Renault-Nissan to build engine plant in Tennessee
Facility to deliver 400 jobs and 4-cylinder engines for Infiniti and Mercedes-Benz
Officials from the state of Tennessee and the Renault-Nissan Alliance broke ground May 8 on a new engine manufacturing facility in Dechard, Tenn. The new facility – located at the existing Nissan powertrain assembly complex – will produce Mercedes-Benz 4-cylinder gasoline engines for Infiniti and Mercedes-Benz models.
"Today, we begin an exciting new chapter for the Renault-Nissan Alliance and our continued investment in the United States," said Mark Swenson, Nissan’s vice president production engineering and component facilities. "Today's groundbreaking marks the latest move in our collaboration with Daimler to localize production capacity and enhance our competitiveness in the global market."
Production of the new engines will begin in 2014 with installed capacity of 250,000 units per year. At maximum capacity, the new facility is expected to create up to 400 jobs and will be the first location Mercedes-Benz manufactures engines in the North America Free Trade region. The Tennessee plant's strategic location will ensure a direct supply of engines for the Mercedes-Benz C-Class, to be built at Daimler's vehicle plant in Tuscaloosa, Ala. in 2014.
Daimler and the Renault-Nissan Alliance first announced their strategic collaboration in April 2010 and are extending their reach into the United States as part of both companies' growth strategy. The companies are also moving forward with a vehicle platform sharing initiative between Infiniti and Mercedes, and development of zero-emission vehicles. The decision to begin jointly producing engines in the U.S. marks the two organizations' collaborative effort's largest venture outside of Europe.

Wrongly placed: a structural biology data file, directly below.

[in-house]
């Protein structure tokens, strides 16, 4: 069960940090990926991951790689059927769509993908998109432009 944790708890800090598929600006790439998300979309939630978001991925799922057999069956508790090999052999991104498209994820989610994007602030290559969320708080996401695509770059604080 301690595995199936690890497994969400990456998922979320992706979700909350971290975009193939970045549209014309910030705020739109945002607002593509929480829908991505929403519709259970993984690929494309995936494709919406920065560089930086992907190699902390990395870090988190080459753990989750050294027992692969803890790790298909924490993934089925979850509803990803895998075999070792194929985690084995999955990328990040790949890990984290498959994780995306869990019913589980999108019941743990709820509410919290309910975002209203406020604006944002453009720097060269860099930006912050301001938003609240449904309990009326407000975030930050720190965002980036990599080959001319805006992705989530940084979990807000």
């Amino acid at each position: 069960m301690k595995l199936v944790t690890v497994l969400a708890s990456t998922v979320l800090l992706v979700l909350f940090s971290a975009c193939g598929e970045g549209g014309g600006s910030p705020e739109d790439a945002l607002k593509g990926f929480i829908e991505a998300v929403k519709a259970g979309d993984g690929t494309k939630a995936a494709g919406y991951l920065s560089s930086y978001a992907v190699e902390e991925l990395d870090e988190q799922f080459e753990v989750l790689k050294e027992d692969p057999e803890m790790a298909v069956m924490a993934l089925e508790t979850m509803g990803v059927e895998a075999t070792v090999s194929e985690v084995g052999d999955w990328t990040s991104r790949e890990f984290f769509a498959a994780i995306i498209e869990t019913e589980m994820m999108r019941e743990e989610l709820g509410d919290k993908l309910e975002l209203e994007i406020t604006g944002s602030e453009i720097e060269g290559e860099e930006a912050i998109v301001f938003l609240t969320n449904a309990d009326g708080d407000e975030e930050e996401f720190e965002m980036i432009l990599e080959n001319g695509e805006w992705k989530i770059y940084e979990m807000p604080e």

- Edited by Chris Vavra, Plant Engineering, www.plantengineering.com
- Events & Awards
- Magazine Archives
- Oil & Gas Engineering
- Salary Survey
- Digital Reports
Annual Salary Survey
Before the calendar turned, 2016 already had the makings of a pivotal year for manufacturing, and for the world.
There were the big events for the year, including the United States as Partner Country at Hannover Messe in April and the 2016 International Manufacturing Technology Show in Chicago in September. There's also the matter of the U.S. presidential elections in November, which promise to shape policy in manufacturing for years to come.
But the year started with global economic turmoil, as a slowdown in Chinese manufacturing triggered a worldwide stock hiccup that sent values plummeting. The continued plunge in world oil prices has resulted in a slowdown in exploration and, by extension, the manufacture of exploration equipment.
Read more: 2015 Salary Survey